NEW YORK (AP) — Minor league players and Major League Baseball have reached a settlement in a lawsuit alleging teams violated minimum wage laws.
Terms of the settlement were not filed with the court Tuesday and details were not released. Two people familiar with the negotiations, speaking to The Associated Press on condition of anonymity because the release of details was not authorized, said the sides in recent weeks had been discussing a possible settlement in the $200 million range.
“We are pleased to report that the parties have reached a settlement in principle in this over eight-year-old case, subject to court approval,” lawyers for the players said in a statement. “We look forward to filing preliminary approval papers with the court and cannot comment further until then.”
The two sides asked the court for permission to file by July 11 for approval of the settlement.
The suit was filed in 2014 by first baseman/outfielder Aaron Senne, a 10th-round pick of the Marlins in 2009 who retired in 2013, and two other retired players who had been lower-round selections: Kansas City infielder Michael Liberto and San Francisco pitcher Oliver Odle. They claimed violations of the federal Fair Labor Standards Act and state minimum wage and overtime requirements for a work week they estimated at 50 to 60 hours.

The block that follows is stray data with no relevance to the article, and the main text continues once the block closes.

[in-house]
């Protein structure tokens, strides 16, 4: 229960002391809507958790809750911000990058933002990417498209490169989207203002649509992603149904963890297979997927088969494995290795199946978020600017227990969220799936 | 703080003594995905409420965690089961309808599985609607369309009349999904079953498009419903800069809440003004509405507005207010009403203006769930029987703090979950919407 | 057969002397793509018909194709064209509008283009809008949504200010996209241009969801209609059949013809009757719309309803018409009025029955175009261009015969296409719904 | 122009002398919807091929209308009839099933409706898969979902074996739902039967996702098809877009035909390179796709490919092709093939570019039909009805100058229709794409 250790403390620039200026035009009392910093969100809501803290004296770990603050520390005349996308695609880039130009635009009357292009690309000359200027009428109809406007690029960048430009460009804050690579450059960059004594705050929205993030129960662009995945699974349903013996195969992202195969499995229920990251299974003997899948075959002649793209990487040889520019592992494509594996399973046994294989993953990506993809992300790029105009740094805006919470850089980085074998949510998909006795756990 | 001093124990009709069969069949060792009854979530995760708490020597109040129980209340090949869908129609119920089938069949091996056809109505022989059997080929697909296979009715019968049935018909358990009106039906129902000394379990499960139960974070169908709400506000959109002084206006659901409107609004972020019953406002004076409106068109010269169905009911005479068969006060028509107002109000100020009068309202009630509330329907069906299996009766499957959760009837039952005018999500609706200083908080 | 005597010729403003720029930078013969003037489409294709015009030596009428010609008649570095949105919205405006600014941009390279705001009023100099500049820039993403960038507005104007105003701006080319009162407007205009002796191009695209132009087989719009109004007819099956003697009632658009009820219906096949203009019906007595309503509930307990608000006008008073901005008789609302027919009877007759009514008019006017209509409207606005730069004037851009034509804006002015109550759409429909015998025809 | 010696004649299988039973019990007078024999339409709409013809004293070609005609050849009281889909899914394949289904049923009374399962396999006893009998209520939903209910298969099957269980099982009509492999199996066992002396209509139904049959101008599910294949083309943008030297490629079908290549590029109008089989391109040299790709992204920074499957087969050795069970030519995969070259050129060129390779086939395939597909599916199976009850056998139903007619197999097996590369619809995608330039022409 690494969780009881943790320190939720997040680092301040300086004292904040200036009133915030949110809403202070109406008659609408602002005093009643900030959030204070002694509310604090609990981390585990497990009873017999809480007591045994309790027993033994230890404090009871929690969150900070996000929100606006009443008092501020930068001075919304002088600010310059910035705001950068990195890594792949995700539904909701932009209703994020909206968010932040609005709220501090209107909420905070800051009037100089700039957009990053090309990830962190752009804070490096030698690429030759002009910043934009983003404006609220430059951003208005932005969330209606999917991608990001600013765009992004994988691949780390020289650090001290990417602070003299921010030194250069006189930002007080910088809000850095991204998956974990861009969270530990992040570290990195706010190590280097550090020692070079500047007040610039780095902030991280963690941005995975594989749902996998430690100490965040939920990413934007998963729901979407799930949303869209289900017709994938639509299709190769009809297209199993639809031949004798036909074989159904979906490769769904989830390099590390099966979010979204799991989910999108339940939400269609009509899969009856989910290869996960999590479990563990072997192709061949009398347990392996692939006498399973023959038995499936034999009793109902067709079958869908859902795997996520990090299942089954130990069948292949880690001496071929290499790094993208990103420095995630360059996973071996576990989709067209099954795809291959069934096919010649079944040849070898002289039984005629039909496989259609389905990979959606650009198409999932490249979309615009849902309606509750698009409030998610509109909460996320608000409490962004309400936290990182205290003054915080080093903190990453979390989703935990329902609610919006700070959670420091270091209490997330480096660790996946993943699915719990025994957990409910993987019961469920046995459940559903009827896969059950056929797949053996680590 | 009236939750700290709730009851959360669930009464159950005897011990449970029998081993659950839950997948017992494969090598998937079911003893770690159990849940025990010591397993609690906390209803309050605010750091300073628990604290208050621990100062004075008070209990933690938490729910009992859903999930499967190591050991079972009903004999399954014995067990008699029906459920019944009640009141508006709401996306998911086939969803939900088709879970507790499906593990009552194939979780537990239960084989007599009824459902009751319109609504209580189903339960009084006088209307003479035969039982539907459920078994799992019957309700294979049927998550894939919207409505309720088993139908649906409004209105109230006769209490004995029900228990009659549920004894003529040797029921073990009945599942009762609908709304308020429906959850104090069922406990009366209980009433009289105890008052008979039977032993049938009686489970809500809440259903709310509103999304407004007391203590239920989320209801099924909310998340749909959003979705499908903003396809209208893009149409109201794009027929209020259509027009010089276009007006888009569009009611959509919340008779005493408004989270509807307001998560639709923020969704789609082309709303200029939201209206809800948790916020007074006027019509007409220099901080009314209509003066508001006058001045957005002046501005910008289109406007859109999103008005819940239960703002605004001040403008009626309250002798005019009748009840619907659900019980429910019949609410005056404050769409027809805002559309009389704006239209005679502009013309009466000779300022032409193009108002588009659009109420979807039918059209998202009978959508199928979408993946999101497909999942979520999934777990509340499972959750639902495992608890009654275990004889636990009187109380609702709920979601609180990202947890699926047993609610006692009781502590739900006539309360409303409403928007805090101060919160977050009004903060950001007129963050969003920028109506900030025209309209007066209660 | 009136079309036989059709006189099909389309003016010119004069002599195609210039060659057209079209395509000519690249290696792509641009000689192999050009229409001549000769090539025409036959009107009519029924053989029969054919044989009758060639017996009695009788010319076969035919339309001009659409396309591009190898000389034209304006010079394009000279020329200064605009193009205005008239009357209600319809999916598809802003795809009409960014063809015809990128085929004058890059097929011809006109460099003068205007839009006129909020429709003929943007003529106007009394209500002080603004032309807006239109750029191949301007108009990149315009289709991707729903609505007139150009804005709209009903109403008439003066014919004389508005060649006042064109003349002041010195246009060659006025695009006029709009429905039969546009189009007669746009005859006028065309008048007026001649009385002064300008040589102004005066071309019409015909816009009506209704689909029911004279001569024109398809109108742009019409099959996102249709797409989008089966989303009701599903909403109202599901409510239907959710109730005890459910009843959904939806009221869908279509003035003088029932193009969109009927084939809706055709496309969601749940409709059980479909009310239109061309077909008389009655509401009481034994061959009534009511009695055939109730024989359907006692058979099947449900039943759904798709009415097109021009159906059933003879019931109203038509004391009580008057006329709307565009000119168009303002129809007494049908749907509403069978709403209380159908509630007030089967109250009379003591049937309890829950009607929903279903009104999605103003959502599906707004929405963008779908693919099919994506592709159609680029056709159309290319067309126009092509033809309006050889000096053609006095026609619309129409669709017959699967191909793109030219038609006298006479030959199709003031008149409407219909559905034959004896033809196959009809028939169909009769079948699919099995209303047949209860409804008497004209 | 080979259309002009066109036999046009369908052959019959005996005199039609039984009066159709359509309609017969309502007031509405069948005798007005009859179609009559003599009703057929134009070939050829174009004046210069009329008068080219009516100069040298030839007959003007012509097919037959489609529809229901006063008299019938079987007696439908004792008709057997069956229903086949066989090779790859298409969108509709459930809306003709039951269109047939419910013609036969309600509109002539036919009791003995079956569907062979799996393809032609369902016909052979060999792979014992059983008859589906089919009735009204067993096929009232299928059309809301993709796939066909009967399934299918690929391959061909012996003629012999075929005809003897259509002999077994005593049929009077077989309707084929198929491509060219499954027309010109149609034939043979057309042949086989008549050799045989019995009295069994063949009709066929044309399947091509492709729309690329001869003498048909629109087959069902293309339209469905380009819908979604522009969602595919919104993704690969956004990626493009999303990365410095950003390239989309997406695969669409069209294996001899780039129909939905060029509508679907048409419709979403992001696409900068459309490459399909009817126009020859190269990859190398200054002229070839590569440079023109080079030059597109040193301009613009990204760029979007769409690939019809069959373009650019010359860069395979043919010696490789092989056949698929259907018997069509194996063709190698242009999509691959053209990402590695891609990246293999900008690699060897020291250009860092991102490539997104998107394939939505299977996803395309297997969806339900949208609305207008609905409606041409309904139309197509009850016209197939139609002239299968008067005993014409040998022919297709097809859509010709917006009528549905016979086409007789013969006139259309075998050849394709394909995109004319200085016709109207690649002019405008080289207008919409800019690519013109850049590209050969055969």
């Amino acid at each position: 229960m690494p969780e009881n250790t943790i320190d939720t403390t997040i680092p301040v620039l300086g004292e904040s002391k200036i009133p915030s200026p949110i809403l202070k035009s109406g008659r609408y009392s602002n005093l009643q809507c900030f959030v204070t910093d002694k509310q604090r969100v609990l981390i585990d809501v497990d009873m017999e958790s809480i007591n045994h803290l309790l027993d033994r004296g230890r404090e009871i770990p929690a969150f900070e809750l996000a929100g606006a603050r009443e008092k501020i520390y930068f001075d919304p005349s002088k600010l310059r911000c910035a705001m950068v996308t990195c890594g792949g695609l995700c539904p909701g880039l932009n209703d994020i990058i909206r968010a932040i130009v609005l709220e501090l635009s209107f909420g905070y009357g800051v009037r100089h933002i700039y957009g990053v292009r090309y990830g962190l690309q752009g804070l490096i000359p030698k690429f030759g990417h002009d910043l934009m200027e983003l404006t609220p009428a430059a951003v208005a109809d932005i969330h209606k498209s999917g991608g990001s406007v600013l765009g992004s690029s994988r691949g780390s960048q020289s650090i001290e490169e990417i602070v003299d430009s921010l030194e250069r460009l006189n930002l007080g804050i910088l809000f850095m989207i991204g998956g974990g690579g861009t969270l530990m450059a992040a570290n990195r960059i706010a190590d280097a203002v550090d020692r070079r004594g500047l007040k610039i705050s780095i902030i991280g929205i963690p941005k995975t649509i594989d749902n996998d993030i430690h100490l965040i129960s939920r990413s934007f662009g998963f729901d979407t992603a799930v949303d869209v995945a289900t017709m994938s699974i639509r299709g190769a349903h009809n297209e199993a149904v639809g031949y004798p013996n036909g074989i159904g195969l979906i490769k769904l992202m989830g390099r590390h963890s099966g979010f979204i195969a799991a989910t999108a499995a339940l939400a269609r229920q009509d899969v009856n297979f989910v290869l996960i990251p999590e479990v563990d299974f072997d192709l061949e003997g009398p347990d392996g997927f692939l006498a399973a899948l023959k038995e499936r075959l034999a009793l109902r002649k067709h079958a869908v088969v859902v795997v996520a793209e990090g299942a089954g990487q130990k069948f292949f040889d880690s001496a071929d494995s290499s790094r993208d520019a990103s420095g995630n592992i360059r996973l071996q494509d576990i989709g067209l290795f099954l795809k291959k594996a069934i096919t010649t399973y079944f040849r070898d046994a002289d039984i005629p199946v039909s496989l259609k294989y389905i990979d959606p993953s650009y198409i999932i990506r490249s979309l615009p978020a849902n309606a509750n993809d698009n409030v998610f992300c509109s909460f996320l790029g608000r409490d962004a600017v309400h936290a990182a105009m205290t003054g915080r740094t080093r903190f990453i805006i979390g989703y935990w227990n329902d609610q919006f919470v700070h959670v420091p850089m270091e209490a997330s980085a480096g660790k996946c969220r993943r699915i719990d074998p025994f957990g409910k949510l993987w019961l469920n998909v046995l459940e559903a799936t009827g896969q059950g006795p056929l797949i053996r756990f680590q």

A trial had been scheduled to start June 1 in U.S. District Court in San Francisco. Several classes of players are part a of case involving laws in different states.
A letter filed with the court by lawyers for both sides asked Chief Magistrate Judge Joseph C. Spero to postpone a conference scheduled for Tuesday and the trial.
“The parties are pleased to inform the court that they have reached a settlement of the matter in principle,” the letter said. “The parties have agreed upon a confidential…